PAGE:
CASE 2: Proliferative vitreoretinopathy. I treated a PVR case with some fairly thick membranes (Figures 2a and 2b). I injected perfluorocarbon liquid and then peeled the membranes through the perfluorocarbon to stabilize the retina to the periphery. With the smaller probes, we can safely shave the membranes from the surface of the retina, getting quite close. In the past, we probably would have performed this maneuver with scissors.

Retinal detachment with PVR.

Membrane removal with vitrector.

CASE 3: Total rhegmatogenous retinal detachment. I frequently combine scleral buckling with small-gauge vitrectomy. In a recent case of total rhegmatogenous retinal detachment (Figures 3a and 3b), I first did the scleral buckle and then removed the vitreous from the periphery with minimal traction on the retina. The creation of iatrogenic breaks is markedly reduced with this technology. I injected perfluorocarbon liquid and aspirated subretinal fluid. I like to aspirate often with the vitrectomy probe through the break. Next, I applied laser photocoagulation to the break. With the flexible tip laser probe, I find I can treat that entire area in an elegant, quick way, even in phakic

Rhegmatogenous retinal detachment.

Bidirectional laser to breaks.

CASE 4: Tractional detachment in silicone-filled eye. Silicone oil removal and injection can be done beautifully through small gauge with the CONSTELLATION® System. In this case, I entered through the limbus to remove droplets of emulsified silicone oil from the anterior chamber (Figure 4a). Then, I used forceps to lift the membrane that was causing the tractional detachment (Figure 4b). After lifting off the membrane, I was able to remove everything with the cutter (Figure 4c). I still utilize forceps in some cases, but I use them less often with this technology.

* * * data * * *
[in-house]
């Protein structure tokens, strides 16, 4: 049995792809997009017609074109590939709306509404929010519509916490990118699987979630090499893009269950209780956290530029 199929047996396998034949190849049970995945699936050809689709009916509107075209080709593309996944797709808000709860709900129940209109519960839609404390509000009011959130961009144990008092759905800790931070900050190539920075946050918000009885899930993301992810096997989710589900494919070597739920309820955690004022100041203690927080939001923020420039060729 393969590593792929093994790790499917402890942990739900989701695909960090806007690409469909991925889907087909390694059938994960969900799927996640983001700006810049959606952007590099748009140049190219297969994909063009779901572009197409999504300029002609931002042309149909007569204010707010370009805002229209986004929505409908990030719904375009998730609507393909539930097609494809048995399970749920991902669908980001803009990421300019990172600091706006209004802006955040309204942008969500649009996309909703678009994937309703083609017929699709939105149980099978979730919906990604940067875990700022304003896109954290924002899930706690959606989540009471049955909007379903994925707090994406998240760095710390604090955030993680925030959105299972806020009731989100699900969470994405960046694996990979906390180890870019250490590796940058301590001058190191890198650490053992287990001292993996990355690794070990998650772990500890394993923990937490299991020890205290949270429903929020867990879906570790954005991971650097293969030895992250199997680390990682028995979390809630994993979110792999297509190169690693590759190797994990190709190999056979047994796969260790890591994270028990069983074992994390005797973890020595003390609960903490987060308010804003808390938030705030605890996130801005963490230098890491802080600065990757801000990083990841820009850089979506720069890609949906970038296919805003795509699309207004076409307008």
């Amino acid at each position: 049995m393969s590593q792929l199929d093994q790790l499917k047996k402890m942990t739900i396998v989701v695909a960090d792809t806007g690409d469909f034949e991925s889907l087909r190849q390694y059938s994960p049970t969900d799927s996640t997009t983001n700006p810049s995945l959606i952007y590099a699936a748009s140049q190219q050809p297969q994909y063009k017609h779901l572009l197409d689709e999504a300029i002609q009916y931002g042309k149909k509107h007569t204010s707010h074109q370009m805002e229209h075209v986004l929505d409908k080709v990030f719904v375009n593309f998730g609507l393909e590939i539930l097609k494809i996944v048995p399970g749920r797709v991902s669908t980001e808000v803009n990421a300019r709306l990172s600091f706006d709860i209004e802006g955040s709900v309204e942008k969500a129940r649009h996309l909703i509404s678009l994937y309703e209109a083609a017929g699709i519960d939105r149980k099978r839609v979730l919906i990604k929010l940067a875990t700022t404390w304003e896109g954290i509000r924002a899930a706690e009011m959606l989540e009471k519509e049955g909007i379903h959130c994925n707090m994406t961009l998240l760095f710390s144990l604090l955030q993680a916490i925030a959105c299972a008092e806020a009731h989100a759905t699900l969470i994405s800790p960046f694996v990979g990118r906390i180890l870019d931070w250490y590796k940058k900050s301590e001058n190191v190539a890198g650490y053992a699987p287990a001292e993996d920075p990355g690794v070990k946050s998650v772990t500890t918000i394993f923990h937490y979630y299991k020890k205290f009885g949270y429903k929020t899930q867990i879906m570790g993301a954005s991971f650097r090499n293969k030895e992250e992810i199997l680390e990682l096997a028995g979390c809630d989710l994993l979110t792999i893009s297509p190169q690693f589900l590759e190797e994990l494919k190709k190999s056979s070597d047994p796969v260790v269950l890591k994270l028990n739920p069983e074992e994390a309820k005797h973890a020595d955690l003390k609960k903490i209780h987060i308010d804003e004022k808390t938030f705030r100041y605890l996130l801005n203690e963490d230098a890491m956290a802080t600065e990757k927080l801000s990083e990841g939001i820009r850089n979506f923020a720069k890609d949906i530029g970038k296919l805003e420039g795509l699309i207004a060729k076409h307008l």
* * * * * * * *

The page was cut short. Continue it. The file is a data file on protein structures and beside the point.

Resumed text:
Removal of silicone droplets in anterior chamber with cutter.

Removal of membranes.

Final view.

CASE 5: Severe PVR with subretinal membranes. In this case, the eye was filled with silicone oil. The eye already had several surgeries, but the conjunctiva looked good. I removed the oil (Figure 5a) and then went under the retina to remove large sheets of subretinal membrane that had collected all the way around (Figures 5b and 5c). While doing this case, I was impressed with the lighting on the CONSTELLATION® System and how well I could visualize tissue at all times.
I performed a fluid-air exchange and aspirated with the same probe through the retinotomies. After applying laser to the breaks, I injected silicone oil. I performed all of these maneuvers in a smooth, seamless, efficient manner with minimal exchange of instruments and with total IOP control throughout.
These few cases represent the many complex pathologies that can be treated using the CONSTELLATION® Vision System.

Total recurrent retinal detachment with subretinal membranes, oil removal.

Subretinal membrane removal.

After membrane removal.

Retinal Physician, Issue: October 2010